No matter how careful you are, refrigerators can become downright gross. Food and liquids spill, turning into dried up messes that are hard to get rid of without a little elbow grease. But no one wants harsh chemicals near their food, so next time you need to do a fridge clean up, empty your shelves, but skip chemical cleaners and detergents (which can make food taste funny) and use a simple solution of water and vinegar instead. The vinegar will cut through grime and is 100% safe to use around food.
For tough, dried up stains, sprinkle with baking soda, dampen with a little water, let sit for 10 minutes, and wipe away. Baking soda is a gentle scrubber and won’t damage surfaces.
To keep your shelves clean, especially for those of us (by which I mean ME) who don’t always wipe up a mess as soon as it’s made, we LOVE this idea from Mommysavers. Simply line your clean shelves with a press and seal plastic wrap. Then all you have to do is remove and replace when the time comes!
Quick organization tip:
Fridge spills happen most often when people are trying to find items in the back of the fridge and knock other containers over in the process. To make finding things in your fridge easier, try adding a lazy Susan to shelves for easy access to everything.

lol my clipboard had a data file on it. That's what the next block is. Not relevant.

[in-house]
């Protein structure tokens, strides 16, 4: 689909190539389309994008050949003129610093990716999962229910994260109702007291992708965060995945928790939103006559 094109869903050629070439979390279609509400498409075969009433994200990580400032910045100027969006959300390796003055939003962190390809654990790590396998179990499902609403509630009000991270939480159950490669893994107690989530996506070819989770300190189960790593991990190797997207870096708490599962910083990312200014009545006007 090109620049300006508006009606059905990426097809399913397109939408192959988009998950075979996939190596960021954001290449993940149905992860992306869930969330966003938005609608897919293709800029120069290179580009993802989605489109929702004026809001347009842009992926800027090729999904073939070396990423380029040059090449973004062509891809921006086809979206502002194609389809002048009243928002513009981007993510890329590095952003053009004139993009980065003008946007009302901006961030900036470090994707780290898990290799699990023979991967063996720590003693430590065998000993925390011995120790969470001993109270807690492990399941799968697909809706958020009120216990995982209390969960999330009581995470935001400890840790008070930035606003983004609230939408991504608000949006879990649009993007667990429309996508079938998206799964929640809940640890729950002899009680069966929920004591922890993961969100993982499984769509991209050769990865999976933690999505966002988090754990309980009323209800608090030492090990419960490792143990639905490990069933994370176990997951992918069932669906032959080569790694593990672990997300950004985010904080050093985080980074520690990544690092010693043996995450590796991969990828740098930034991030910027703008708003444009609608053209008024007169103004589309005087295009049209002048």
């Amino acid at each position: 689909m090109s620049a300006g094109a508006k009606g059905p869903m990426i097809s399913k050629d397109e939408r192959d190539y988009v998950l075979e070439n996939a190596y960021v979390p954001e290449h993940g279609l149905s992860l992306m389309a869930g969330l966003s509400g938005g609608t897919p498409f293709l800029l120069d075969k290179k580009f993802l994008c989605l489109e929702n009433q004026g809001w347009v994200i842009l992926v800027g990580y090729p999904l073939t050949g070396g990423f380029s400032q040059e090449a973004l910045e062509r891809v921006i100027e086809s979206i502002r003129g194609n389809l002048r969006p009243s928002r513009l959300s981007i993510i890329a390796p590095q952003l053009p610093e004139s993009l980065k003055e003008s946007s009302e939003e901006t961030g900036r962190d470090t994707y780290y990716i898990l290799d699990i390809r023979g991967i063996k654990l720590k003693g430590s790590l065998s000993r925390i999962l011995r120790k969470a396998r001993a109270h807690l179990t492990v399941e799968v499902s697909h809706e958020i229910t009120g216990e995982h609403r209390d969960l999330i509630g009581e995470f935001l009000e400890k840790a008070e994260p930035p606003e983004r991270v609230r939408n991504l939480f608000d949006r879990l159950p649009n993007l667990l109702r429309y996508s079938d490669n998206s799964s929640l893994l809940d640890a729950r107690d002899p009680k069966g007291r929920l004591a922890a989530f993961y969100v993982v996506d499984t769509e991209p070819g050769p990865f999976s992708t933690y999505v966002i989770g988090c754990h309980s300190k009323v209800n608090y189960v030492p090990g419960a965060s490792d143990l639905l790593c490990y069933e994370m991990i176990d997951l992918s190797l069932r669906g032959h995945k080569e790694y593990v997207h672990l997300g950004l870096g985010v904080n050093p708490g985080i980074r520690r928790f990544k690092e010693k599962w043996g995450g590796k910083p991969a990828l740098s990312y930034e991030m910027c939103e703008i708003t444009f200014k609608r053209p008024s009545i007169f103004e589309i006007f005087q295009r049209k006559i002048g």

Cleaning Stainless Steel
If you have a stainless steel fridge, fingerprints are most likely the bane of your existence. To keep your stainless steel smudge- and streak-free, try this simple cleaning routine from Better Homes and Gardens. Wipe down the surface with a damp microfiber cloth and dry immediately. Follow up with rubbing alcohol on tough spots or smudges. Then, once a month, use olive oil (yes, olive oil!) to keep the surface shiny and smudge-free. Watch the tutorial below for more.
Stove Tops, Burner Grates or Pans, and Oven Racks
Supplies: Water, dryer sheets, ammonia, baking soda, dish soap / detergent
The only thing worse than having to clean up your stove after a busy week of rushed dinners is cleaning up your stove after a 12-year old attempts to make macaroni and cheese. Either way, you’re going to be left facing sauces, stains, and food that has not only dried up, but caked on to your stove top.
Many cleaners are abrasive and will damage your stove top, particularly if you have a glass or ceramic stove top, but getting caked on gunk off the stove often takes more than a soapy sponge.
Simply place dryer sheets flat on the stove so that the entire surface is covered. Wet the sheets down with water, let them stand for 10-15 minutes, then use them to wipe away dried up gunk. For tougher stains, use a little baking soda and water to soften the stain, then use a gentle scrubbing sponge to clean up the last of the mess. For the full tutorial, check out these tips at DoItYourself.com.
Dryers sheets can also be used to clean stove grates and oven racks. The folks at Apartment Therapy suggest removing the grates and/or and placing them in the bathtub with enough warm water to cover them. Use a healthy squirt of detergent to create some suds, and place dryer sheets in the tub. Let the concoction sit over night (or at least several hours), then drain the water and use the wet dryer sheets to wipe grime away like magic. Get the full tutorial here.